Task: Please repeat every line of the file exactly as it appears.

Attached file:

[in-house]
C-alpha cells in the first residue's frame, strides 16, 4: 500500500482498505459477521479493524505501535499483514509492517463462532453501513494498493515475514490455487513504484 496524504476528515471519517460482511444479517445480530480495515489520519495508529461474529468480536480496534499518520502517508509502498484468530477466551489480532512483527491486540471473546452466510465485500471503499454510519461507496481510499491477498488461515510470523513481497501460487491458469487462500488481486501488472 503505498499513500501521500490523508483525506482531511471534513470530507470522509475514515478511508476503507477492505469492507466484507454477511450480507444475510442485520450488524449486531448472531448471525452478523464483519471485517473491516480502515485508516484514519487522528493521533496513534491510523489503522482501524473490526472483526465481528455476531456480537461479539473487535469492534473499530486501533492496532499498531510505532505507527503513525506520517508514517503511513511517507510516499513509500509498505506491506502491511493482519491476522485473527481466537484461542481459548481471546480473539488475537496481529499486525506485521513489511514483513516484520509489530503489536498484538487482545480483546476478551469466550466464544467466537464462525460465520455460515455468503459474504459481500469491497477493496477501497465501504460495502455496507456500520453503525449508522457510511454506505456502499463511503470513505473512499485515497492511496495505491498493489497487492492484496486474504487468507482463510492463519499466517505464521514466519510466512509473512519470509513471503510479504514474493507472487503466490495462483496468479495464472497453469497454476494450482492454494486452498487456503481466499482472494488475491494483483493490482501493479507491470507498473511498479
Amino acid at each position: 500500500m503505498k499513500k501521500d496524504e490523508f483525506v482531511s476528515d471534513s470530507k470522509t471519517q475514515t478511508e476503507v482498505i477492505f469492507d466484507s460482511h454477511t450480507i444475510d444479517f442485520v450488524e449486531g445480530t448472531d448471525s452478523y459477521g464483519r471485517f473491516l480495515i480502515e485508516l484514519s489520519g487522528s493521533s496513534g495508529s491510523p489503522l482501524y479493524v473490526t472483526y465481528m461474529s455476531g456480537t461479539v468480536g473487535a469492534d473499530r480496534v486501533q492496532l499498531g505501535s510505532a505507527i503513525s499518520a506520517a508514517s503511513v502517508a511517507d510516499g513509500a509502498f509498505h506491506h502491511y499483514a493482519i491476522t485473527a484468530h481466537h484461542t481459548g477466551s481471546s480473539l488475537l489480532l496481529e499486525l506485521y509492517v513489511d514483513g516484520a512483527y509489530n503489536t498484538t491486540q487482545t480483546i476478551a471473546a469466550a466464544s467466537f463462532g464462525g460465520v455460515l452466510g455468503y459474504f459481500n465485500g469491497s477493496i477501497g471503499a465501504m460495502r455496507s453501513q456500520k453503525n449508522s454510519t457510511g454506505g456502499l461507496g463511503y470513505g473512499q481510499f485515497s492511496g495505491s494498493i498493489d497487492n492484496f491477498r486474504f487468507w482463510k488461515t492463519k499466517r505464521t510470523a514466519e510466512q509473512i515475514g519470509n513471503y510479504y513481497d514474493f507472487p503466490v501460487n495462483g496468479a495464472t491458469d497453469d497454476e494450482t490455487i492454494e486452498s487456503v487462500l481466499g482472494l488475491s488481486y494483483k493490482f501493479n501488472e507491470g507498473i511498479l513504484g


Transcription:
[in-house]
C-alpha cells in the first residue's frame, strides 16, 4: 500500500482498505459477521479493524505501535499483514509492517463462532453501513494498493515475514490455487513504484 496524504476528515471519517460482511444479517445480530480495515489520519495508529461474529468480536480496534499518520502517508509502498484468530477466551489480532512483527491486540471473546452466510465485500471503499454510519461507496481510499491477498488461515510470523513481497501460487491458469487462500488481486501488472 503505498499513500501521500490523508483525506482531511471534513470530507470522509475514515478511508476503507477492505469492507466484507454477511450480507444475510442485520450488524449486531448472531448471525452478523464483519471485517473491516480502515485508516484514519487522528493521533496513534491510523489503522482501524473490526472483526465481528455476531456480537461479539473487535469492534473499530486501533492496532499498531510505532505507527503513525506520517508514517503511513511517507510516499513509500509498505506491506502491511493482519491476522485473527481466537484461542481459548481471546480473539488475537496481529499486525506485521513489511514483513516484520509489530503489536498484538487482545480483546476478551469466550466464544467466537464462525460465520455460515455468503459474504459481500469491497477493496477501497465501504460495502455496507456500520453503525449508522457510511454506505456502499463511503470513505473512499485515497492511496495505491498493489497487492492484496486474504487468507482463510492463519499466517505464521514466519510466512509473512519470509513471503510479504514474493507472487503466490495462483496468479495464472497453469497454476494450482492454494486452498487456503481466499482472494488475491494483483493490482501493479507491470507498473511498479
Amino acid at each position: 500500500m503505498k499513500k501521500d496524504e490523508f483525506v482531511s476528515d471534513s470530507k470522509t471519517q475514515t478511508e476503507v482498505i477492505f469492507d466484507s460482511h454477511t450480507i444475510d444479517f442485520v450488524e449486531g445480530t448472531d448471525s452478523y459477521g464483519r471485517f473491516l480495515i480502515e485508516l484514519s489520519g487522528s493521533s496513534g495508529s491510523p489503522l482501524y479493524v473490526t472483526y465481528m461474529s455476531g456480537t461479539v468480536g473487535a469492534d473499530r480496534v486501533q492496532l499498531g505501535s510505532a505507527i503513525s499518520a506520517a508514517s503511513v502517508a511517507d510516499g513509500a509502498f509498505h506491506h502491511y499483514a493482519i491476522t485473527a484468530h481466537h484461542t481459548g477466551s481471546s480473539l488475537l489480532l496481529e499486525l506485521y509492517v513489511d514483513g516484520a512483527y509489530n503489536t498484538t491486540q487482545t480483546i476478551a471473546a469466550a466464544s467466537f463462532g464462525g460465520v455460515l452466510g455468503y459474504f459481500n465485500g469491497s477493496i477501497g471503499a465501504m460495502r455496507s453501513q456500520k453503525n449508522s454510519t457510511g454506505g456502499l461507496g463511503y470513505g473512499q481510499f485515497s492511496g495505491s494498493i498493489d497487492n492484496f491477498r486474504f487468507w482463510k488461515t492463519k499466517r505464521t510470523a514466519e510466512q509473512i515475514g519470509n513471503y510479504y513481497d514474493f507472487p503466490v501460487n495462483g496468479a495464472t491458469d497453469d497454476e494450482t490455487i492454494e486452498s487456503v487462500l481466499g482472494l488475491s488481486y494483483k493490482f501493479n501488472e507491470g507498473i511498479l513504484g